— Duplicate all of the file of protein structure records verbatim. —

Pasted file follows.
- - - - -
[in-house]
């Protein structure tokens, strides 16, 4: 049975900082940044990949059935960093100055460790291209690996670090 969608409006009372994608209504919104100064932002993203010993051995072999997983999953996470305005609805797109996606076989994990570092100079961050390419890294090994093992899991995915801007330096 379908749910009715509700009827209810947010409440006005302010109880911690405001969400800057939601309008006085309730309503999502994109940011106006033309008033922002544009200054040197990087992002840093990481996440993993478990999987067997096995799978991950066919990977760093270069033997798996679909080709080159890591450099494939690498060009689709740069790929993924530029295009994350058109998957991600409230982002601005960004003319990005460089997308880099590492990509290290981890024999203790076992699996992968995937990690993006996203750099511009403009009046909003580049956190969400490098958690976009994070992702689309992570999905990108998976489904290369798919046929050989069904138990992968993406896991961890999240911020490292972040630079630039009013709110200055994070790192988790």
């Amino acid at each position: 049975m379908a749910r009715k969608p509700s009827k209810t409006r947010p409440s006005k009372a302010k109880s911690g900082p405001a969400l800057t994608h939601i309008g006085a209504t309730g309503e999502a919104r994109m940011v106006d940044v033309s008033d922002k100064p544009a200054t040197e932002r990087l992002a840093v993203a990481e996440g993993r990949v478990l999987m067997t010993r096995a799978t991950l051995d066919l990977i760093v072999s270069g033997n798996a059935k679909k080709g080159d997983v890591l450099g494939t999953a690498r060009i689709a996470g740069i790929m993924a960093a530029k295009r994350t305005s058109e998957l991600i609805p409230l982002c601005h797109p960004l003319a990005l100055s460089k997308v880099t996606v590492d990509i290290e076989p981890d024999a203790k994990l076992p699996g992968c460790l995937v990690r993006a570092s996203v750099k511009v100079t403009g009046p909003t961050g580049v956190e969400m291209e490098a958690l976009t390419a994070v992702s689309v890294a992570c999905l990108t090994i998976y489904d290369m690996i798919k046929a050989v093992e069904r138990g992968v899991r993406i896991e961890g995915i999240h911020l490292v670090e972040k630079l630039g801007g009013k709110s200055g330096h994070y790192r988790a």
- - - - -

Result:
[in-house]
């Protein structure tokens, strides 16, 4: 049975900082940044990949059935960093100055460790291209690996670090 969608409006009372994608209504919104100064932002993203010993051995072999997983999953996470305005609805797109996606076989994990570092100079961050390419890294090994093992899991995915801007330096 379908749910009715509700009827209810947010409440006005302010109880911690405001969400800057939601309008006085309730309503999502994109940011106006033309008033922002544009200054040197990087992002840093990481996440993993478990999987067997096995799978991950066919990977760093270069033997798996679909080709080159890591450099494939690498060009689709740069790929993924530029295009994350058109998957991600409230982002601005960004003319990005460089997308880099590492990509290290981890024999203790076992699996992968995937990690993006996203750099511009403009009046909003580049956190969400490098958690976009994070992702689309992570999905990108998976489904290369798919046929050989069904138990992968993406896991961890999240911020490292972040630079630039009013709110200055994070790192988790």
């Amino acid at each position: 049975m379908a749910r009715k969608p509700s009827k209810t409006r947010p409440s006005k009372a302010k109880s911690g900082p405001a969400l800057t994608h939601i309008g006085a209504t309730g309503e999502a919104r994109m940011v106006d940044v033309s008033d922002k100064p544009a200054t040197e932002r990087l992002a840093v993203a990481e996440g993993r990949v478990l999987m067997t010993r096995a799978t991950l051995d066919l990977i760093v072999s270069g033997n798996a059935k679909k080709g080159d997983v890591l450099g494939t999953a690498r060009i689709a996470g740069i790929m993924a960093a530029k295009r994350t305005s058109e998957l991600i609805p409230l982002c601005h797109p960004l003319a990005l100055s460089k997308v880099t996606v590492d990509i290290e076989p981890d024999a203790k994990l076992p699996g992968c460790l995937v990690r993006a570092s996203v750099k511009v100079t403009g009046p909003t961050g580049v956190e969400m291209e490098a958690l976009t390419a994070v992702s689309v890294a992570c999905l990108t090994i998976y489904d290369m690996i798919k046929a050989v093992e069904r138990g992968v899991r993406i896991e961890g995915i999240h911020l490292v670090e972040k630079l630039g801007g009013k709110s200055g330096h994070y790192r988790a």